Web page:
Conclusion: Some influencing factors of GSE in both genders are identical, the others are different. More attention should be paid for the poor young-old females, young-old males with hypertension, and disabled young-old people.
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http://dx.doi.org/10.3390/ijerph16245070DOI Listing
http://www.ncbi.nlm.nih.gov/pmc/articles/PMC6950069PMC
December 2019

Gender difference in the association of frailty and health care utilization among Chinese older adults: results from a population-based study.

Aging Clin Exp Res 2020 Oct 19;32(10):1985-1991. Epub 2019 Nov 19.

School of Public Health, Shandong University, Jinan, 250012, China.

Background: Frailty is a public health concern in the ageing population. Little is known about the role of gender in the relationship between frailty and health care utilization in older adults.

Aims: The study aims to examine gender differences in the association between different frailty status and health care utilization among Chinese older people.

Methods: A total of 7070 older adults (60+) from Shandong Province, China, were enrolled in this study. Frailty was assessed by frailty index constructed using 45 health deficits. Multivariate logistic regression models were employed separately for men and women to examine the impact of frailty on self-care, outpatient, and inpatient utilization.

Results: Overall, the prevalence of frailty was 7.9% in older adults, with 7.1% and 8.3% in men and women, respectively. 49.4% respondents reported they had self-care in the previous 2 weeks, and women were more likely to have self-care than men. Being pre-frail and frail was significantly associated with utilization of all types of health care among older men and women, and the relationship was stronger in the frail groups than that in the pre-frail groups except for self-care. Respective odds ratios for outpatient utilization were higher in men than that in women.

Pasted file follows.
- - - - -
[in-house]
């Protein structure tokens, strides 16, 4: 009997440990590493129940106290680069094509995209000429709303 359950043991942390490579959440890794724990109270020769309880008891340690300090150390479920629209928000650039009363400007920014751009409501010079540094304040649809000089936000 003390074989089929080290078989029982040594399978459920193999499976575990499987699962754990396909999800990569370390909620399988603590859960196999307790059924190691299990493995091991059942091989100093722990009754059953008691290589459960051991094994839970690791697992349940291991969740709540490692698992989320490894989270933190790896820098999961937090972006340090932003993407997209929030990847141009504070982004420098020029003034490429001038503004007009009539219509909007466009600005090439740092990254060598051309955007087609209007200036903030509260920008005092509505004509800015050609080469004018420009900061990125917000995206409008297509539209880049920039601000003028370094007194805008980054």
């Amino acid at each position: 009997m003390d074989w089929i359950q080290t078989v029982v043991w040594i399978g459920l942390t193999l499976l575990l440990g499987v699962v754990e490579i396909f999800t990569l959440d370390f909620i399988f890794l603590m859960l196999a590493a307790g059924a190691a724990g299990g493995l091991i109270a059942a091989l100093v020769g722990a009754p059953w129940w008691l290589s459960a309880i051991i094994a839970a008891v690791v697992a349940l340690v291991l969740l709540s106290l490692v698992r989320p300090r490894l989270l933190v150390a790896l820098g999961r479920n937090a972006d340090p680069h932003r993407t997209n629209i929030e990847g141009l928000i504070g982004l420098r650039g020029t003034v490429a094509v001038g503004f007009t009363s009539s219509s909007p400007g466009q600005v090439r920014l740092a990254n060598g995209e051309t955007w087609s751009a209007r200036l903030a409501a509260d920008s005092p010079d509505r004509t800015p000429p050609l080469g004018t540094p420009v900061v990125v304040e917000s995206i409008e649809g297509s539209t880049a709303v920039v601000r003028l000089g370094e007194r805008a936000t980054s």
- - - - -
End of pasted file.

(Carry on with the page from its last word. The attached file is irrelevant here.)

Conclusions: Frailty is a frequent condition in Chinese older adults. The association between frailty and health care utilization (except outpatient) tended to be stronger in women than men. The gender differences should be considered when designing the preventing or delaying the installation of frailty and geriatric care plans.
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http://dx.doi.org/10.1007/s40520-019-01410-4DOI Listing
October 2020

Association between frailty and life satisfaction among older people in Shandong, China: the differences in age and general self-efficacy.

Psychogeriatrics 2020 Mar 3;20(2):172-179. Epub 2019 Nov 3.

Department of Pharmaceutical Outcomes and Policy, College of Pharmacy, University of Florida, Gainesville, Florida, USA.

Background: Frailty and other functional declines may be related to life satisfaction (LS) in the general elderly population. This study aims to investigate the association between frailty and LS among older individuals (age ≥60) and the impacts of age and general self-efficacy on the relationships.

Methods: Using data from the 2017 Survey of the Shandong elderly Family Health Service, a cross-sectional study was conducted and 7070 older people aged 60+ were analysed. LS was measured using the Satisfaction with Life Scale. A Frailty Index (ranged 0~1) was determined as a proportion of accumulated deficits over 51 categories. General self-efficacy was measured using the Chinese version of the General Self-Efficacy Scale. Multiple weighted linear regression was used to examine possible relationships between the research variables.

Results: There was a negative association between frailty and LS. A dose-response-type relationship between net income and LS was observed. The interaction between frailty and age was found to be significantly associated with LS. Frailty has a stronger negative impact on LS among the young-old (60-69 years) than among the middle-old (70-79 years) and old-old (80+ years), which suggests a protective effect of ageing on LS reduction due to frailty. However, this protective effect was observed among individuals with low and medium level self-efficacy.

Conclusions: The relationship between frailty and LS generally weaken with age. The higher level of general self-efficacy may provide a partial buffer against the negative impact of frailty on LS. Interventions that target to prevent and manage frailty should consider being prioritised among the young-old population. Development of self-efficacy could serve as an important strategy to buffer the negative effect of frailty on LS among older people.